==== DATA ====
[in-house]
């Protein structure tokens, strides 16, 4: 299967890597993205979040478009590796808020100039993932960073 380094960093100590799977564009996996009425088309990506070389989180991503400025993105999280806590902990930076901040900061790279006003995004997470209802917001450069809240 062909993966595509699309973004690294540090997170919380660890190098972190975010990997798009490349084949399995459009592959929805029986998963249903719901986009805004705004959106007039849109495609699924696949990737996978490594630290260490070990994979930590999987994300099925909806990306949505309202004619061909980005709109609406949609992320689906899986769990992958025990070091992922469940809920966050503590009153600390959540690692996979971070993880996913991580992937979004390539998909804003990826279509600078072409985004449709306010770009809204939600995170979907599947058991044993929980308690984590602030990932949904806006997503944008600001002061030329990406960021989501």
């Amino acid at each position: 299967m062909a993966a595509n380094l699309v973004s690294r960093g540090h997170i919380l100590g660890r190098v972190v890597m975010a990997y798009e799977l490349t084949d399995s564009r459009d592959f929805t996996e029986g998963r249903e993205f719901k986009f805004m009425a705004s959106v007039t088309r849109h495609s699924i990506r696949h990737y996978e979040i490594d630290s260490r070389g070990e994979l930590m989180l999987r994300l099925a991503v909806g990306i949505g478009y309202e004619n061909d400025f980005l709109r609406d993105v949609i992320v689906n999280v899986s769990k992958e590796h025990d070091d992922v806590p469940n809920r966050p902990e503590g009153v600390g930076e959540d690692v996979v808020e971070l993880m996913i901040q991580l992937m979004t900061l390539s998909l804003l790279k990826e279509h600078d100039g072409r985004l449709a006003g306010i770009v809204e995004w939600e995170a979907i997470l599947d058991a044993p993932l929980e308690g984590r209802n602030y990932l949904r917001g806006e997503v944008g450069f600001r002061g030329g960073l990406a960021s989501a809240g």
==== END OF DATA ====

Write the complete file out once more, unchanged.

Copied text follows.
[in-house]
């Protein structure tokens, strides 16, 4: 299967890597993205979040478009590796808020100039993932960073 380094960093100590799977564009996996009425088309990506070389989180991503400025993105999280806590902990930076901040900061790279006003995004997470209802917001450069809240 062909993966595509699309973004690294540090997170919380660890190098972190975010990997798009490349084949399995459009592959929805029986998963249903719901986009805004705004959106007039849109495609699924696949990737996978490594630290260490070990994979930590999987994300099925909806990306949505309202004619061909980005709109609406949609992320689906899986769990992958025990070091992922469940809920966050503590009153600390959540690692996979971070993880996913991580992937979004390539998909804003990826279509600078072409985004449709306010770009809204939600995170979907599947058991044993929980308690984590602030990932949904806006997503944008600001002061030329990406960021989501």
């Amino acid at each position: 299967m062909a993966a595509n380094l699309v973004s690294r960093g540090h997170i919380l100590g660890r190098v972190v890597m975010a990997y798009e799977l490349t084949d399995s564009r459009d592959f929805t996996e029986g998963r249903e993205f719901k986009f805004m009425a705004s959106v007039t088309r849109h495609s699924i990506r696949h990737y996978e979040i490594d630290s260490r070389g070990e994979l930590m989180l999987r994300l099925a991503v909806g990306i949505g478009y309202e004619n061909d400025f980005l709109r609406d993105v949609i992320v689906n999280v899986s769990k992958e590796h025990d070091d992922v806590p469940n809920r966050p902990e503590g009153v600390g930076e959540d690692v996979v808020e971070l993880m996913i901040q991580l992937m979004t900061l390539s998909l804003l790279k990826e279509h600078d100039g072409r985004l449709a006003g306010i770009v809204e995004w939600e995170a979907i997470l599947d058991a044993p993932l929980e308690g984590r209802n602030y990932l949904r917001g806006e997503v944008g450069f600001r002061g030329g960073l990406a960021s989501a809240g």